Bed Bath & Beyond CFO dies after falling from New York’s Jenga tower

Bed Bath & Beyond CFO dies after falling from New York's Jenga tower
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September 4 (Reuters) – Bed Bath & Beyond Inc. (BBBY.O) The chief financial officer fell to his death from New York’s Tribeca skyscraper known as the “Jenga” tower on Friday afternoon, police said Sunday, days after the struggling retailer announced it would close stores and lay off workers.

Gustavo Arnal, 52, joined Bed Bath & Beyond (BBBY.O) in 2020. He previously worked as CFO of cosmetics brand Avon in London and spent 20 years at Procter & Gamble. (PG.N)based on your LinkedIn profile.

On Friday at 12:30 pm ET (1630 GMT), police responded to a 911 call and found a 52-year-old man dead near the building who sustained injuries from a fall. Police identified the man as Gustavo Arnal.

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The police statement did not provide further details on the circumstances leading to Arnal’s death, saying the New York City medical examiner’s office would determine the cause of death. Bed Bath & Beyond confirmed his death in a press release on Sunday, but gave no details.

The supermarket chain, once considered a “category killer” in home and bathroom items, has seen its fortunes tumble after a bid to sell more of its own-brand or private-label products.

Last week, Bed Bath & Beyond said it would close 150 stores, cut jobs and review its merchandising strategy in a bid to turn around its money-losing business.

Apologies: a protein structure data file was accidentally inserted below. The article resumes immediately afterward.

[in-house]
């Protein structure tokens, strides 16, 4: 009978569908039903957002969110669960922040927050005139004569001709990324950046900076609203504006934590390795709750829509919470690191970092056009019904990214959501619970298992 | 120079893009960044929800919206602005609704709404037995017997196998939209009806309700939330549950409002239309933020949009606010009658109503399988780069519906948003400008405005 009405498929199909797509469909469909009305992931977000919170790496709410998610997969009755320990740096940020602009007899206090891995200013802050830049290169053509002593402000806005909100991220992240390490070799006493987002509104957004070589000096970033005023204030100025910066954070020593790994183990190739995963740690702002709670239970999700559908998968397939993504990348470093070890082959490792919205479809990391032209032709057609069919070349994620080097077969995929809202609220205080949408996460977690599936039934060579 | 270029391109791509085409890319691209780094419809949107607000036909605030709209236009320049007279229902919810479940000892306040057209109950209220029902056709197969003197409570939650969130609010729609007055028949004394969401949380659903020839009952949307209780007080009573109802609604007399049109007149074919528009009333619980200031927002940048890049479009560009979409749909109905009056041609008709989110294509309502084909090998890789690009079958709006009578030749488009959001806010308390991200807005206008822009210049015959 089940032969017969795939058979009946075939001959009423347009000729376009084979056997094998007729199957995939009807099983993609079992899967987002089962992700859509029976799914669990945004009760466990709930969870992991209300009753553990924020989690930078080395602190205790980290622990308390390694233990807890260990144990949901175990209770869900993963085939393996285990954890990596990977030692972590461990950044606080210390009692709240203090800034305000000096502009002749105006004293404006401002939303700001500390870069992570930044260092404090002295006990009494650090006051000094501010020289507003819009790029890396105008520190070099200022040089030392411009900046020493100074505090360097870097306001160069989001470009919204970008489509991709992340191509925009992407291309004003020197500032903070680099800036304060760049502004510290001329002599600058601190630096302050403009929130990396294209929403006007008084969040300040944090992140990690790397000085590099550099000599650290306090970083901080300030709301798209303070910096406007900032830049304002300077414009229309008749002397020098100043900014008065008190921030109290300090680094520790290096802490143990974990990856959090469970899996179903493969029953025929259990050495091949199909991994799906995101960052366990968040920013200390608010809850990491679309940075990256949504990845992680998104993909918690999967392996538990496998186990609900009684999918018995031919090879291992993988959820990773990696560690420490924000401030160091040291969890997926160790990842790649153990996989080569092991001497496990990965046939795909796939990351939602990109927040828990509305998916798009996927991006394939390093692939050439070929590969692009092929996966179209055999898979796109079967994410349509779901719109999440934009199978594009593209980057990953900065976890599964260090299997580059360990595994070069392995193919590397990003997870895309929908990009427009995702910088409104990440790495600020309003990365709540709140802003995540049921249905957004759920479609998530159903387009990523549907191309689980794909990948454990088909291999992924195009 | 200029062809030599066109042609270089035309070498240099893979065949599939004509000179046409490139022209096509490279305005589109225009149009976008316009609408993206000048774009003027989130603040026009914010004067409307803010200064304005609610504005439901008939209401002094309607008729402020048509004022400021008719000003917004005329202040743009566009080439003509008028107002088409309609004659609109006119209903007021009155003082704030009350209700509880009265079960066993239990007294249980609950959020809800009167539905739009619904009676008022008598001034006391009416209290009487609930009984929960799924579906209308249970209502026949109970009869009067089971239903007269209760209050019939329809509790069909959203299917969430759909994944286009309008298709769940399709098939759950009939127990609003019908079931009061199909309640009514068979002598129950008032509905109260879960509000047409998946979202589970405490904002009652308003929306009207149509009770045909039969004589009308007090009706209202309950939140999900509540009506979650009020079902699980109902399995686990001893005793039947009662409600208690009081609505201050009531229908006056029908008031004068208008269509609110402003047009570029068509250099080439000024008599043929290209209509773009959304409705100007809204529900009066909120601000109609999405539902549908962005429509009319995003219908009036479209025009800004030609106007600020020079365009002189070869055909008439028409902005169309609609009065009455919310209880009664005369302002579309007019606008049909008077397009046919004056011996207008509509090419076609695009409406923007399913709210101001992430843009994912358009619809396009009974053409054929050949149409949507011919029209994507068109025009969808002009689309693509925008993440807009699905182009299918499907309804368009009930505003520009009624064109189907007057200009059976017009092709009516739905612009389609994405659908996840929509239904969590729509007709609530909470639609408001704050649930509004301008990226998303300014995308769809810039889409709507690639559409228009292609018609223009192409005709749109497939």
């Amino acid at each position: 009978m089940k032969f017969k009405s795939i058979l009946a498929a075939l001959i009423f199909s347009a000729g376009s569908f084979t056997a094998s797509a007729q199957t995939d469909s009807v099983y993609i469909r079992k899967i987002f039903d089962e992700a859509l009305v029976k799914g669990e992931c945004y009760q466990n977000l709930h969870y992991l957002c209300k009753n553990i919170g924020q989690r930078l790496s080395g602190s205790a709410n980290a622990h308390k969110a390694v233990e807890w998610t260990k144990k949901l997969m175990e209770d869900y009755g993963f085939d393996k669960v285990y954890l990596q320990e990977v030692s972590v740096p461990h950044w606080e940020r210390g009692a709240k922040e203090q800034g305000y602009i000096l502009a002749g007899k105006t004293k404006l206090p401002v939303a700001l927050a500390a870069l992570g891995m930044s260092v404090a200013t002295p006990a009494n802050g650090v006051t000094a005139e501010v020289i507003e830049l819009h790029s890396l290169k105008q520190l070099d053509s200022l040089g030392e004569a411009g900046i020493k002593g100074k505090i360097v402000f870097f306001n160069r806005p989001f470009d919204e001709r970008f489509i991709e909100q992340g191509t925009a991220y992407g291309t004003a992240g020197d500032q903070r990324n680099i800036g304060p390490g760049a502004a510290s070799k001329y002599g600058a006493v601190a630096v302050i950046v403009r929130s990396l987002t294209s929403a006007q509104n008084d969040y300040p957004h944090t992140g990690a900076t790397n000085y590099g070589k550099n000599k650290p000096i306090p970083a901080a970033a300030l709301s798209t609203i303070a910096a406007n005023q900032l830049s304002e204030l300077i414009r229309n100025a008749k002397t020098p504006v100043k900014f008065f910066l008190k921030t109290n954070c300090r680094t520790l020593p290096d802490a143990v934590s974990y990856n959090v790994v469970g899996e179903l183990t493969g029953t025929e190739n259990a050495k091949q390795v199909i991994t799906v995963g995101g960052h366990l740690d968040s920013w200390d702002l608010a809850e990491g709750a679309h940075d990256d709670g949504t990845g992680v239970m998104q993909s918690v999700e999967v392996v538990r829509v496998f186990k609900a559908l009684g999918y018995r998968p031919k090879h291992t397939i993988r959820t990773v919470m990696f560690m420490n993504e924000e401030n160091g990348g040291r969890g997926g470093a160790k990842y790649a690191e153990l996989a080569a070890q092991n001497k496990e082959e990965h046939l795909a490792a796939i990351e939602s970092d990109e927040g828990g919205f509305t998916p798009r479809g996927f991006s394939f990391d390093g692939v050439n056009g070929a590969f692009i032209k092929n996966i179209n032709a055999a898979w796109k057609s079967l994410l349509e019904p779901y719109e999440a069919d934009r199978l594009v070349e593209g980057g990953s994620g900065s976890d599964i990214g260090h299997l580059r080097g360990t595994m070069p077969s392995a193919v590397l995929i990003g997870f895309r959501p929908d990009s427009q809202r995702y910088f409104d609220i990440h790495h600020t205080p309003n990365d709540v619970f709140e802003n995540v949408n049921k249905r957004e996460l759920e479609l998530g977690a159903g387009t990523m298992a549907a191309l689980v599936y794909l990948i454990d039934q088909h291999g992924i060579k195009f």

It forecast a larger-than-expected 26% drop in same-store sales for the second quarter and said it would keep its baby-buying business, which it had put up for sale. read more

Signage is seen at a Bed Bath & Beyond store in Manhattan, New York, U.S., June 29, 2022. REUTERS/Andrew Kelly/File photo

Arnal sold 55,013 shares of Bed Bath & Beyond in multiple transactions on August 1. 16-17, Reuters calculations based on SEC filings are shown. Sales totaled around $1.4 million, and Arnal still had nearly 255,400 shares remaining.

On August 23, the company, Arnal, and major shareholder Ryan Cohen were sued over allegations of artificially inflating the company’s share price in a “pump and dump” scheme, and the lawsuit alleges that Arnal sold its shares at a higher price after the scheme.

The class action lawsuit listed Arnal as one of the defendants and was brought by a group of shareholders who claimed to have lost around $1.2 billion.

The filing in the US District Court for the District of Columbia alleged that Arnal “agreed to regulate all inside sales by BBBY officers and directors to ensure that the market is not flooded with a large number of shares.” of BBBY at any given time”.

The lawsuit also alleged that he made materially misleading statements to investors.

The company said it was “in the early stages of evaluating the complaint, but based on current knowledge, the company believes the claims are without merit.”

Shares of Bed Bath & Beyond have been highly volatile in recent months, being seen as so-called “meme” stocks, trading more on social media sentiment than economic fundamentals.

Cohen, a billionaire investor, disclosed a nearly 10% stake in early March. Cohen’s RC Ventures disclosed plans to sell its stake on August 2. 17 read more

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Reporting from Kanishka Singh in Washington and Akriti Sharma in Bengaluru; additional reporting by Chuck Mikolajczak; Edited by Lisa Shumaker and Deepa Babington

Our standards: The Thomson Reuters Trust Principles.

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